The age of sharing


Dear Artist,

Yesterday Laura Wambsgans of Santa Clarita, California wrote, “Last week I joined the artful soldiers painting ‘A Painting a Day,’ blogging each new work by the stroke of midnight. I’m learning more than I had imagined. The pressure is tremendous. All the while I’m wondering, is the Internet the new ‘Wild, Wild West,’ with rampant lawlessness and a new century gold rush? Or is it a speck on the sleeve of history? Then my mind drifts to you and what your thoughts might be?”


oil painting on canvas
by Laura Wambsgans

Thanks, Laura. You’re a pioneer in one of history’s great events. We now have the potential to connect our images, sounds and written words to every being on planet Earth. This democratization cuts across all traditional lines — of nation, religion, race, language and gender. Theoretically, it gives equal opportunity to all. For those who have a passion, wish a broader education, want to be part of something greater, or merely need to proclaim their presence, the Internet is here to stay.

The Internet is the New Frontier of friendship and brotherhood. It’s an instrument of understanding that holds out the promise of a more peaceful world. Its galloping neurons will eventually penetrate every hut, tent, igloo, bungalow, saloon and bunker. Like the Wild West, its early lawlessness will be brought to order and tamed. Machine translations will let everyone know what’s happening. As guardians of the new order we must try to keep the hucksters at bay and the bad guys out. We also need to neutralize those big players who would manage the menu.

Apart from the nascent commercial bonanza, creative people are suddenly swapping photos, paintings, poems, pedagogy and paradigms. A new blog floats into the blogosphere every second, a new idea every nanosecond. Without even getting into your flivver, you can now see what others in the Great Electronic Art Club have done in the last half hour. A tune composed in Perth, Australia, is immediately whistled, hummed and committed to an orchestra in London, England. Today, the lone artist rides with a hundred thousand others. The message of the medium is that the competition is tough and getting tougher. And quality finds friends. And different folks from different lands are not so different after all. Our Global Village is learning to share.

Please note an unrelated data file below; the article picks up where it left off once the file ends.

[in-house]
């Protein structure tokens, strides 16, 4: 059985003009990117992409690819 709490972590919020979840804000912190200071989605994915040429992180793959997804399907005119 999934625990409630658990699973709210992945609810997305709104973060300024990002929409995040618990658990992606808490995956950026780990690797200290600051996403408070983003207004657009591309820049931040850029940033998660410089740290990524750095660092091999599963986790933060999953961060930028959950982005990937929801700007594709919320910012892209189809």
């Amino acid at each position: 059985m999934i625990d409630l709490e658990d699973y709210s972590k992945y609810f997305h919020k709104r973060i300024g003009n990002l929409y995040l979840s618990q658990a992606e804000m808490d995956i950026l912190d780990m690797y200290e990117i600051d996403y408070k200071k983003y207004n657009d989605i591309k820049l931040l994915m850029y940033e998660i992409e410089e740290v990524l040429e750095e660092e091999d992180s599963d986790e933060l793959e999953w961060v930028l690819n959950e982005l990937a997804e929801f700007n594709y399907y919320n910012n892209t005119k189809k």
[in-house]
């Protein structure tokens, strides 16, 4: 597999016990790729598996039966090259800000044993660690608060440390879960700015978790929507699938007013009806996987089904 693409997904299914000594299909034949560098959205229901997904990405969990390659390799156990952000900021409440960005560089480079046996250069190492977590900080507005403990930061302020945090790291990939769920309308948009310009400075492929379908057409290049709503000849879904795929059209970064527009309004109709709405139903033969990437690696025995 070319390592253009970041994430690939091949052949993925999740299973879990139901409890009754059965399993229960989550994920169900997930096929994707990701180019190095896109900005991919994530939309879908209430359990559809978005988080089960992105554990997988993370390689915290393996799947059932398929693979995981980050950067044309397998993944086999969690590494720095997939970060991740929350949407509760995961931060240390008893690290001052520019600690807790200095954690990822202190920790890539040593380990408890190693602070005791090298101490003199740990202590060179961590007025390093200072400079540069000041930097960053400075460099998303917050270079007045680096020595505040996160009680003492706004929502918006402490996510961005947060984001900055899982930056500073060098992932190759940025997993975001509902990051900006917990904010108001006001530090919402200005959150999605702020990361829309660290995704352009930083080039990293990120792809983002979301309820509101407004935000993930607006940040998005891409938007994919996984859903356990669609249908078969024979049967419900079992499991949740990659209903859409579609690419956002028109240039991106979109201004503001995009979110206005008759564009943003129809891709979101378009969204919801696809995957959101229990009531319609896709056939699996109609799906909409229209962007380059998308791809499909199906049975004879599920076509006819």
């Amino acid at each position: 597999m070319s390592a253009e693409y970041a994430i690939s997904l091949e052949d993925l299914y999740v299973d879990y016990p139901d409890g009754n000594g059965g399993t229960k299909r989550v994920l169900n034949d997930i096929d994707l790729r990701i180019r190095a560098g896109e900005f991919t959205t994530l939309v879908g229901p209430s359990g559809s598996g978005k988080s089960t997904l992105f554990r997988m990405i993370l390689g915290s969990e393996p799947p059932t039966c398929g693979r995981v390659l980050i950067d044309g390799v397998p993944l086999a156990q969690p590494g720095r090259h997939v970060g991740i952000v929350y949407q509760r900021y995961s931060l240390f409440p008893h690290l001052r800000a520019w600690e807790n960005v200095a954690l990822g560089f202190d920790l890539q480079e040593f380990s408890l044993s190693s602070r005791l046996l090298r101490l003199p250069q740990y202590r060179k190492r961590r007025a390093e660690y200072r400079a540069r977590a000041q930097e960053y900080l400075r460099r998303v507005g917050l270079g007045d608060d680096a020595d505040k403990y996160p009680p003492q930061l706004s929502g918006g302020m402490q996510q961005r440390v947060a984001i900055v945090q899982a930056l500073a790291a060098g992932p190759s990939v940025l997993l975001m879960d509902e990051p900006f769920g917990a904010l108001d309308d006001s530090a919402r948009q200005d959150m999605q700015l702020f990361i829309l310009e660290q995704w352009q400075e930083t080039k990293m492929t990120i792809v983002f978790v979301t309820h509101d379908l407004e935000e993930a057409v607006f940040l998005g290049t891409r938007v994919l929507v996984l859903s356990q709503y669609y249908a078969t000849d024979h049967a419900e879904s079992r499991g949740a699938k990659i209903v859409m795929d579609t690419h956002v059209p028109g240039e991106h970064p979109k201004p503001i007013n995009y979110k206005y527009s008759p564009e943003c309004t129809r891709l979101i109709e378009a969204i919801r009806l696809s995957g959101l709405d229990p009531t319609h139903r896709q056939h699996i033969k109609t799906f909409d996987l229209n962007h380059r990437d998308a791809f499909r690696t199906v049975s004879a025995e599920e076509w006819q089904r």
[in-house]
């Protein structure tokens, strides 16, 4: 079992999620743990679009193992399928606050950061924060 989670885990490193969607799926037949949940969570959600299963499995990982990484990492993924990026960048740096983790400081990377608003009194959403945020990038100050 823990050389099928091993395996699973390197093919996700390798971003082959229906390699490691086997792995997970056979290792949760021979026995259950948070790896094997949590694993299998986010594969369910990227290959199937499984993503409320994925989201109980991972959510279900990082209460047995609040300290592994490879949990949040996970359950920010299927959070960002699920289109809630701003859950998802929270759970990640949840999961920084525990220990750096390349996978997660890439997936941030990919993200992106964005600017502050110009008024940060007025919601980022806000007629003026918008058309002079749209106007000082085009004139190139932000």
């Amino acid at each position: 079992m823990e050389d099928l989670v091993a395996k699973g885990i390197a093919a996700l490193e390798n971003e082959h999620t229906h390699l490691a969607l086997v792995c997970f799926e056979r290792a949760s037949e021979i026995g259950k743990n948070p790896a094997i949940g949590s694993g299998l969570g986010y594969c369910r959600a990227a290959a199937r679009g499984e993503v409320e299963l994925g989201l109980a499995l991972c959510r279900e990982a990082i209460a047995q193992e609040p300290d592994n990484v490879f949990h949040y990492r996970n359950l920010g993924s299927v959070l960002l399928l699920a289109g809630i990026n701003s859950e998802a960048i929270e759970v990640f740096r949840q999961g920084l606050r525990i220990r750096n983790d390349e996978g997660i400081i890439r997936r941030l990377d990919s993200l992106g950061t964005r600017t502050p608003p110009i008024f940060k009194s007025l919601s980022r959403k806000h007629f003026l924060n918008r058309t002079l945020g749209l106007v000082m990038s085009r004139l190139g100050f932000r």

Best regards,


PS: “The earth is but one country and mankind its citizens.” (Baha’u’llah)

Esoterica: As the Internet celebrates sharing, we are now in the process of reprogramming ourselves to a universal human experience. At the same time, the idealists among us still feel that diversity will prevail. In the words of Dr. Michael Beckwith of the International Spiritual Center, “We are on the planet to wrap our consciousness around the divine treasure within each of us.” This implies individual empowerment, responsibility, and the need to be the best we can. “There are no passengers on spaceship earth. We are all crew.” (Marshall McLuhan)


Internet smashes boundaries
by Clint Watson, San Antonio, TX, USA

We do need to minimize the effect of the big players who would attempt to exercise control over this technological medium. Fortunately the Internet itself makes such neutralizing control easier for the small guy to achieve. Gone are the days when a gallery, agent or other player can exercise too much control over an artist. Today’s painters can reach patrons worldwide via technology if necessary. This allows the Artist/Gallery relationship to be built upon a foundation of mutual respect, trust and teamwork rather than control, greed, suspicion or a number of other negative factors that unfortunately creep into some (not all) relationships. If one is wary of over-hype and utilizes the medium with realistic expectations, realizing that marketing is still about forging personal connections with other people, then the Internet truly smashes boundaries and aids in relationship building.


Can a ‘local’ artist have success?
by David Reeves, Quispamsis, NB, Canada


“Parade for the Amazons”
watercolor, 21.5 x 29.5 inches
by David Reeves

I just got back home to New Brunswick from a one week vacation in Cape Cod, Massachusetts. I was prepared for beaches and bicycle trails, but hadn’t expected their large dynamic art community. I was told there are more than 70 art galleries in Provincetown alone, many of them artist-run. There are more art galleries in the tiny town of Wellfleet than all of New Brunswick. Is it necessary in this Internet age for an artist to first be well known locally to be successful elsewhere?